28.Hovelius L, Josefsson G. An alternative method for exchange operation of infected arthroplasty. Acta Orthop Scand 1979;50:93-6.  Back to cited text no. 28
    
29.Nestor BJ, Hanssen AD, Ferrer-Gonzalez R, Fitzgerald RH Jr. The use of porous prostheses in delayed reconstruction of total hip replacements that have failed because of infection. J Bone Joint Surg Am 1994;76:349-59.  Back to cited text no. 29
    
30.Berbari E, Mabry T, Tsaras G, Spangehl M, Erwin PJ, Murad MH, et al. Inflammatory blood laboratory levels as markers of prosthetic joint infection: A systematic review and meta-analysis. J Bone Joint Surg Am 2010;92:2102-9.  Back to cited text no. 30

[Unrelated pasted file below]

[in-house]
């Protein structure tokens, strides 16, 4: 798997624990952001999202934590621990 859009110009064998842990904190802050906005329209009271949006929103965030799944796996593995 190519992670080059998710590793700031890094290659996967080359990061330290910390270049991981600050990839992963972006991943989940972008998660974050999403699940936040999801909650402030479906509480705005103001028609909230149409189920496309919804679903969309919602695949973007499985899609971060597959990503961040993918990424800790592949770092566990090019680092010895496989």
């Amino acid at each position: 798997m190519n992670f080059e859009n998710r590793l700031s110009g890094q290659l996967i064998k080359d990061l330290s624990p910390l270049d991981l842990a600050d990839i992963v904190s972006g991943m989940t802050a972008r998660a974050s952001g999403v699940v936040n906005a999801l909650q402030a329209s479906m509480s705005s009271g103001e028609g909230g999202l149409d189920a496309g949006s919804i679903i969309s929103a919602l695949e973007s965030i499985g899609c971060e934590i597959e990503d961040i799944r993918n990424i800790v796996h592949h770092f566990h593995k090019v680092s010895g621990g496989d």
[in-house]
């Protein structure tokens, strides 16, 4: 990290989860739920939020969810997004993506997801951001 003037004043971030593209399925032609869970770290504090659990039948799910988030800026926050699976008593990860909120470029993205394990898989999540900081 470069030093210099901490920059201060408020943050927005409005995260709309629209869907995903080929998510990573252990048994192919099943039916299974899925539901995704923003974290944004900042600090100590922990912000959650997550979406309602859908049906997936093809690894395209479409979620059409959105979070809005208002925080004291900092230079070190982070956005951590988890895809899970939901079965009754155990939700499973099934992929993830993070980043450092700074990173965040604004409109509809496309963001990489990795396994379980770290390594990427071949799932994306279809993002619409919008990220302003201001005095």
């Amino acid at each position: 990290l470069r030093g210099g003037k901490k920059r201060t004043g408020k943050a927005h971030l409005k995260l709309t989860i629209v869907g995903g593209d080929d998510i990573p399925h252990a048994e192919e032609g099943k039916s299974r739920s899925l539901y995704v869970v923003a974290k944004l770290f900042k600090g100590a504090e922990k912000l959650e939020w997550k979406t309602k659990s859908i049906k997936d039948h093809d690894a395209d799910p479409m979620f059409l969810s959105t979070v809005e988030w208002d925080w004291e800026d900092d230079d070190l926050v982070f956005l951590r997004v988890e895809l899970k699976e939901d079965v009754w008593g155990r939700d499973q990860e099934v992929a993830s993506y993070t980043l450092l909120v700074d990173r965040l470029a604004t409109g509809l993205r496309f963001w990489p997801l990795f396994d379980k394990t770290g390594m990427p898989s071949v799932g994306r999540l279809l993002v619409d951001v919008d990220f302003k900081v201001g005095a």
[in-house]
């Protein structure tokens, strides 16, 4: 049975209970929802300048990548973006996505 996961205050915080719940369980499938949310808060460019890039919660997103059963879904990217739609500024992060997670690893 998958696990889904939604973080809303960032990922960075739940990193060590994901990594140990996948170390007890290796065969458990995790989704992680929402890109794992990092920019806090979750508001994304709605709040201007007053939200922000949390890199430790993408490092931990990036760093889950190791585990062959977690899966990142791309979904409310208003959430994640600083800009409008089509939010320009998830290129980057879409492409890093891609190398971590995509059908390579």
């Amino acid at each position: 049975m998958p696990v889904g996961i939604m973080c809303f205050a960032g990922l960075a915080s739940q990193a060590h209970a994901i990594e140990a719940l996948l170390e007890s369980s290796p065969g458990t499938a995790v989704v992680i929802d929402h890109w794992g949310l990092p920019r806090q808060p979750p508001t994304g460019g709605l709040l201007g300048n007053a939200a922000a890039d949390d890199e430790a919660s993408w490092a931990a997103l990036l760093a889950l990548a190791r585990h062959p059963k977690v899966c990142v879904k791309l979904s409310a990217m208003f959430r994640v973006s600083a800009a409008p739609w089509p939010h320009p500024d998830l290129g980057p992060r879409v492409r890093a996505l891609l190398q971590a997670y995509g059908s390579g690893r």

31.Narayan KK, George T. Functional outcome of fracture neck of femur treated with total hip replacement versus bipolar arthroplasty in a South Asian population. Arch Orthop Trauma Surg 2006;126:545-8.  Back to cited text no. 31
    
32.Patel KK, Ashford RU, Frasquet-Garcia A, Booth C, Joseph SR, De Boer PG. Muller straight stem total hip arthroplasty for fractured neck of femur. Injury 2006;37:727-33.  Back to cited text no. 32
    

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Correspondence Address:
Shubhranshu S Mohanty
Department of Orthopaedics, Seth G.S. Medical College and K.E.M. Hospital, 6th Floor, MS Buliding, Acharya Donde Marg, Parel, Mumbai 400 012
India
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Source of Support: None, Conflict of Interest: None


DOI: 10.4103/0019-5413.106921